NASLite-NFS revisited

I am a great fan of NFS, and having moved most of my PCs over to linux, use NFS exclusively on my ubuntu based servers. Found my open source floppy of NASLite-NFS yesterday and threw it at a virtual machine just for fun. The installation and setup reminded me just how easy it is to get going, and to end up with a fully fledged NFS file server on your LAN.

Security isn’t great, you’ll have to run behind a LAN and firewall to prevent unauthorised access, but I have found nothing much better for turning a cruddy old PC into something useful.

Note, if the command is in quotes, remove the quotes when typing or pasting!

Here is the setup process:


1. Cruddy old PC with any number of hard drives, a floppy drive and wired network card connected to the network

2. Accept that all existing data will be overwritten

3. Floppy disk

4. Copy of the NasLite-NFS Floppy Image


1. First get the image onto your floppy on another PC, I use Xubuntu 8.10 at present

2. On Ubuntu 8.10+ you need to enable the floppy drive so “sudo modprobe floppy”

3. Unzip the zip file to reveal the .img file and then issue the following command in a terminal:

“dd if=/tmp/fd0.img of=/dev/fd0”  (assumes img file is in the directory /tmp/)


“dd if=/tmp/fd0.img of=/dev/fd0u1722” (if img is 1.7mb)

You might need to sudo this command if it doesn’t work

4. Take the floppy to your cruddy PC and stick it in the floppy drive. it needs to stay there from now on.

5. Start up the cruddy PC and let it boot from floppy (you may need to edit the bios if it doesn’t)

6. You will eventually get a screen that looks like this:

NAS Boot screen

7. Login is admin Password is nas

8. This will then bring you to the configuration screen:

NAS Config screen

9. Work your way through the selections as follows:

9.1  Change Network Settings. Adjust the IP address of you NAS box accordingly. I am running in the 10 range soafter selecting 1 and pressing Enter I typed, ensuring I had a single space between the IP and the mask, then press Enter again, you’ll get a confirmation so press Enter again. Use whatever IP range your LAN is in.
NAS IP screen
9.2 Change Name. If you want to change the name of the NAS box type 2 then Enter. I choose to be nice and original and called it NASBOX.Press Enter when done, and Enter again to confirm. If you are on a linux clinet, the name won’t matter too much as you will have to mount the shares to directories in any case.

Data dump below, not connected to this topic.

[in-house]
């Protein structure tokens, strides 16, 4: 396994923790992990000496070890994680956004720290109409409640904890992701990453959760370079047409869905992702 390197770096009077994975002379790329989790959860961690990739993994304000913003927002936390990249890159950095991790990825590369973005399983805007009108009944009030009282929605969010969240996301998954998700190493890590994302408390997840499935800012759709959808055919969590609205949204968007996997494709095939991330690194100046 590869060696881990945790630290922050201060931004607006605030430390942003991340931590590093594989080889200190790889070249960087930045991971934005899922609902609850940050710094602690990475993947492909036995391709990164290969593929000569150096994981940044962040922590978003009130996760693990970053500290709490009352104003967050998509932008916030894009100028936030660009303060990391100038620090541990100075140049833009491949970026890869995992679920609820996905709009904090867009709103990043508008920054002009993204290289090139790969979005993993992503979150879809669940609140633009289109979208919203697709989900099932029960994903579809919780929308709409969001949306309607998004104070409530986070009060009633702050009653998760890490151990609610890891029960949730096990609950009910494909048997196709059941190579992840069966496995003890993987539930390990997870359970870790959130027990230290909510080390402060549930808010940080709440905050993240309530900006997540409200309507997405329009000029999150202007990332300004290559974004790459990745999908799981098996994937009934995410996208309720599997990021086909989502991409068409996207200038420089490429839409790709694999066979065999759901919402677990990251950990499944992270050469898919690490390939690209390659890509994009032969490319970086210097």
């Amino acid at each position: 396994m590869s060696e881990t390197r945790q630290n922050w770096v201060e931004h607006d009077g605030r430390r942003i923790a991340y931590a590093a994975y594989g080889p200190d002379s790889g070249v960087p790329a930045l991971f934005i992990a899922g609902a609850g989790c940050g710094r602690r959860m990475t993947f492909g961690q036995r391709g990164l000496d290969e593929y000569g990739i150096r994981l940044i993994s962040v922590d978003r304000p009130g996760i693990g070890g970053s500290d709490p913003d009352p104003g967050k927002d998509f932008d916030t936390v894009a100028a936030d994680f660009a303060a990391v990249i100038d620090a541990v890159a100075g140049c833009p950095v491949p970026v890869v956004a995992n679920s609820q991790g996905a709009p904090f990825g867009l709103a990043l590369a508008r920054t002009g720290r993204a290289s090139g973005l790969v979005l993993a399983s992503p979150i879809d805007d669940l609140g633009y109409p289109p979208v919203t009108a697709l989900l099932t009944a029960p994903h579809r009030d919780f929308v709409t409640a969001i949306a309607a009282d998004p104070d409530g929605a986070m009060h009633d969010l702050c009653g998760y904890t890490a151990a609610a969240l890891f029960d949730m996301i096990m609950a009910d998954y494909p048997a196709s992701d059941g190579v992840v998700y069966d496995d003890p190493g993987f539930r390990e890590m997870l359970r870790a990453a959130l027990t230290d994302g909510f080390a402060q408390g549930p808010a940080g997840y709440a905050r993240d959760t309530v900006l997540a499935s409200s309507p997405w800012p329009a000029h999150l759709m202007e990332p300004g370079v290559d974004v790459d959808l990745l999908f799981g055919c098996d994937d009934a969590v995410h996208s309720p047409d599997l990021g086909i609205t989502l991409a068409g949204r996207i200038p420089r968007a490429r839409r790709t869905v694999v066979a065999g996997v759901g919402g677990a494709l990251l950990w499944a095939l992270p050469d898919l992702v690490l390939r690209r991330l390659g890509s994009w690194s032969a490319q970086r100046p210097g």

NAS Name screen
9.4 Configure Storage Disks. This is the biggie! I have one disk on board, the primary master. Type 4 and then 1 and press Enter. Type y to confirm and then NASLite does its stuff to configure the disk. Press Enter again to confirm. if you have more than one disk on board, repeat this process for each disk.
NAS Disks screen
9.5 Change Password. Best to do this to prevent other users messing with your settings. Follow procedure much the same as for Change Name. As you can see from the screenshot I entered a weak password 🙂
NAS password screen
9.9 Save Configuration. Your configuration data is saved to the floppy, so make sure it is in the floppy drive. Type 9 and you will see a summary of your configuration. Type y to save settings, and press Enter to confirm.

10. Ready to restart now

Type 7 and confirm the reboot with a “y”

The PC will boot back up to the login in screen, but you don’t need to do anything else, your NAS is up and running.

HTTP interface

To check this out, go to another PC on your LAN, open up Firefox (what else) and type in the IP address of the NAS box in the address bar. You’ll get something that looks like this:
NAS http screen

The Disk-1 line is the read/write disk you created in step 9.4. There won’t be any files in there because that’s your next job! The Info line is worth a click as it will show you all sorts of information about your NAS box. Follow each of the links to find out.

You will also be able to browse files on your NAS from this interface and “download” them.

Setting up the nfs share on your client PC (assumes Ubuntu derivative)
Open up a terminal…

Install as follows:

“sudo apt-get install portmap nfs-common”

Create directory to mount the share:

“sudo mkdir /media/NASBOX”  (you can call it whatever you like)

To manually mount your share, type as follows:

“sudo mount /media/NASBOX”

(don’t forget the “export” directory, its not obvious at first)

You can now use your clients file manager to copy files to and from your NAS box.

To make the mount permanent you will need to edit your /etc/fstab file:

“sudo nano -w /etc/fstab”

at the bottom of the file enter the following:

“     /media/NASBOX   nfs rsize=8192,wsize=8192,timeo=14,intr,bg”

Do this on other PCs as necessary. That’s it

2 thoughts on “NASLite-NFS revisited

  1. hey man I know this isnt related but I couldn’t see a link anywhere to email you. I noticed that you successfully installed otf fonts in ubuntu..
    was updating the db required?
    let me know, thanks.

  2. Not sure where I said that and don’t recall doing so, but maybe I did ??

    However, ubuntu will use OTF fonts just fine in many cases, just copy them to your .fonts directory. Some programs, Open Office for one, may not like them in their native state, though.

    If you wish you can convert OTF fonts to TTF using Font Forge (in the repos)

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